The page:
By Alma Hodzic, Young-Hee Ryu, Samuel Hall, Sasha Madronich, Kirk Ullmann
The large uncertainties in the modeling of cloud fields and their optical properties often prevent chemistry-climate models from predicting accurately the radiation (actinic flux) available for photochemistry, which can result in large biases in the predicted production of secondary pollutants such as ozone or organic aerosols. To improve the accuracy in photochemical modeling in presence of clouds, we have developed a methodology for calculating the vertical distribution of tropospheric ultraviolet actinic fluxes based on satellite cloud retrievals and the NCAR TUV radiative transfer model. The satellite products employed include cloud optical depth, cloud height and cloud fraction, and are available at 4x4km2 spatial resolution routinely over the U.S.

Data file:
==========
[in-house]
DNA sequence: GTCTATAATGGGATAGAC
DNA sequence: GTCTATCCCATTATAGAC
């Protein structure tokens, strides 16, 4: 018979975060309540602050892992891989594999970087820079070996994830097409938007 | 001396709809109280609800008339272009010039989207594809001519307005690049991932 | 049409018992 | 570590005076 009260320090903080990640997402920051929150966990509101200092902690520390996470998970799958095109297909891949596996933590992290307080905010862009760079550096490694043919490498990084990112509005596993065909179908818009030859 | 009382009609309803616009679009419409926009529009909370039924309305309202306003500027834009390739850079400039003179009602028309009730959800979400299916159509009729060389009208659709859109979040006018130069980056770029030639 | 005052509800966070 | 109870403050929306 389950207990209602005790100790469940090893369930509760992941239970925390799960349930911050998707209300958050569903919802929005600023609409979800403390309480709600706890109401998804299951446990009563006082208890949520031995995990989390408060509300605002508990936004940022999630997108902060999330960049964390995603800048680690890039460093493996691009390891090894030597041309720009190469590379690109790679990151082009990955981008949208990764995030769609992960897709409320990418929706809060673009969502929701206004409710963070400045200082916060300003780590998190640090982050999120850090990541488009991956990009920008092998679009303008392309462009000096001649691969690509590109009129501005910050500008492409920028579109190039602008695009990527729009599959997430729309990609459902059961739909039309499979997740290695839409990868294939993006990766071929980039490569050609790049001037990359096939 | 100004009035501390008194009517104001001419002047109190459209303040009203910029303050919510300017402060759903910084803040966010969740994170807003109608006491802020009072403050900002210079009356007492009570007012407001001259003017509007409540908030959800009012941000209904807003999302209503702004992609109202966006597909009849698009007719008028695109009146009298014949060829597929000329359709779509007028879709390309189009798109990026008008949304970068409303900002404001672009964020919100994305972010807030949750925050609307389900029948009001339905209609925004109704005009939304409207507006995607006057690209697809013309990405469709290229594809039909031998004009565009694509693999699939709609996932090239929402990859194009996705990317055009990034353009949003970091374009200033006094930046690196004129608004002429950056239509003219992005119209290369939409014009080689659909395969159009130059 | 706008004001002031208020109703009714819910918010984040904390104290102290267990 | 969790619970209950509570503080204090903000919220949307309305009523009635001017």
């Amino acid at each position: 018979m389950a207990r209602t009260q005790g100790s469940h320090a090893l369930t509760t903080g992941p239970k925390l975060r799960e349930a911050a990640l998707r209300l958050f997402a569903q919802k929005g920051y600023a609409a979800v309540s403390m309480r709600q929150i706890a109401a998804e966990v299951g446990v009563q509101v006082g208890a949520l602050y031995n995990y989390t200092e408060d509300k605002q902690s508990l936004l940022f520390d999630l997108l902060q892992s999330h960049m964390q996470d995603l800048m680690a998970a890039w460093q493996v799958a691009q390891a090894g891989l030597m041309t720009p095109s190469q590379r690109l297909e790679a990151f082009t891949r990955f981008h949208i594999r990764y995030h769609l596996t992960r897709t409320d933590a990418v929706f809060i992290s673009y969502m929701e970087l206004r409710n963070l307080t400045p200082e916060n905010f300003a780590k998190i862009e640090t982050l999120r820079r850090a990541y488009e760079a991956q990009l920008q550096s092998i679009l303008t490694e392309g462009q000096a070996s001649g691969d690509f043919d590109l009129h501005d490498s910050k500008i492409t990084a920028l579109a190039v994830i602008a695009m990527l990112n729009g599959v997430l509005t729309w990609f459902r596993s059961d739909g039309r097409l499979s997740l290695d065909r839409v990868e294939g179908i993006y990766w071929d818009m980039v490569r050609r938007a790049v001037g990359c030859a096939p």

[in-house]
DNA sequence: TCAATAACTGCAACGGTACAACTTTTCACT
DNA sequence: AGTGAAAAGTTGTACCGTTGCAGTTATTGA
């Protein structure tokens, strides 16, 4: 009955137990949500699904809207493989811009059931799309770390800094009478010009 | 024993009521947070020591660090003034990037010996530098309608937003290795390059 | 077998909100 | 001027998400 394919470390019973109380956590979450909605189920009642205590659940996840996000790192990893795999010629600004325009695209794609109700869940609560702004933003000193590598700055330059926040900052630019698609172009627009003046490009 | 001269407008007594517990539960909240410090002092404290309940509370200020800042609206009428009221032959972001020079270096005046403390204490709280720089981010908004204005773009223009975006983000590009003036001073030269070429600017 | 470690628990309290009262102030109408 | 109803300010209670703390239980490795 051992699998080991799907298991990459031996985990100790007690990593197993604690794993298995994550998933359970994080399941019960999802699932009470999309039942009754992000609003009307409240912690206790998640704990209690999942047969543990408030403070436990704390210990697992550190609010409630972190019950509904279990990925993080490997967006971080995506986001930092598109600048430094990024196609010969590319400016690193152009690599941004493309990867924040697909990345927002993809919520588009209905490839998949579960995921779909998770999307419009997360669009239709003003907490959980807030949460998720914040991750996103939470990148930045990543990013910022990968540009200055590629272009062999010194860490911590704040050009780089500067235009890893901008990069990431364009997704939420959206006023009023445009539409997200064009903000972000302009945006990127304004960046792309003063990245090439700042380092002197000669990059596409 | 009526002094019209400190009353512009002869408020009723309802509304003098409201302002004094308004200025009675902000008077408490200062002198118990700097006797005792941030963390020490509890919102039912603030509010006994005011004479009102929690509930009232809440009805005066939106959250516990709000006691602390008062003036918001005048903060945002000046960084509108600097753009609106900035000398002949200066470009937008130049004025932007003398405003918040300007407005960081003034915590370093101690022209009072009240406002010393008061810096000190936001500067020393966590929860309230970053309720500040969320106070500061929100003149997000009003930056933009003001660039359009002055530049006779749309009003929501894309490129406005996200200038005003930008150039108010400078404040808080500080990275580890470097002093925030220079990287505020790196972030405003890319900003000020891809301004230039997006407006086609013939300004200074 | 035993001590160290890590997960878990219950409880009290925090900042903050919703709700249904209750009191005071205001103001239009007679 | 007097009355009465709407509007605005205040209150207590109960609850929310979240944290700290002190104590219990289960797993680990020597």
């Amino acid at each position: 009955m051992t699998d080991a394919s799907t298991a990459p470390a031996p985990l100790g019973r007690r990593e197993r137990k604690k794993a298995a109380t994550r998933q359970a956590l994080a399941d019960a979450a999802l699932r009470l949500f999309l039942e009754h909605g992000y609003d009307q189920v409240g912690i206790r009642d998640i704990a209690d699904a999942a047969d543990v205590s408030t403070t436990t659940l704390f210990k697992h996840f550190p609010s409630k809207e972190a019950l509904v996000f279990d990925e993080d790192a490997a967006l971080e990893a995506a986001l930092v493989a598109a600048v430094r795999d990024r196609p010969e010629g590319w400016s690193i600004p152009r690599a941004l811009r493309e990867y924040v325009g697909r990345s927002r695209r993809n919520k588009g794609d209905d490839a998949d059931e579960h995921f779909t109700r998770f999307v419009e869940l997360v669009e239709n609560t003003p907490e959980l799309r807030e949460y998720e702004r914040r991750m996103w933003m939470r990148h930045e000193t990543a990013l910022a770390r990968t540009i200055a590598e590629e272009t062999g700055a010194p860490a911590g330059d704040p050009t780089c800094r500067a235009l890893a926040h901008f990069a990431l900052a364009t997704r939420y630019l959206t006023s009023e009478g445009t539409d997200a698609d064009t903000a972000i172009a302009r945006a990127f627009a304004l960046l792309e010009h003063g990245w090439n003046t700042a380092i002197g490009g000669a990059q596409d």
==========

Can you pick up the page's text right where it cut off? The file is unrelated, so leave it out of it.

We have applied and evaluated this approach with the NCAR actinic flux measurements collected within the 2013 Studies of Emissions and Atmospheric Composition, Clouds and Climate Coupling by Regional Surveys (SEAC4RS) campaign. We showed that satellite constrained actinic fluxes can accurately reproduce airborne-measured actinic fluxes (see Fig.1), and that our product can be used quite efficiently when actinic flux measurements are not available. Our results also showed that actinic flux is reduced below optically moderate-thick clouds inversely with cloud optical depth, and can be enhanced by more than a factor 2 above clouds. Inside clouds, the actinic flux can be enhanced by 2–3 times in the upper part of clouds or reduced by 90% in the lower parts of clouds. This work has been submitted for publication to GRL (Ryu et al., 2016). Currently we are using the satellite-derived actinic fluxes as input to chemistry-transport models to estimate by how much we can improve the accuracy of photochemistry calculations in WRF-Chem.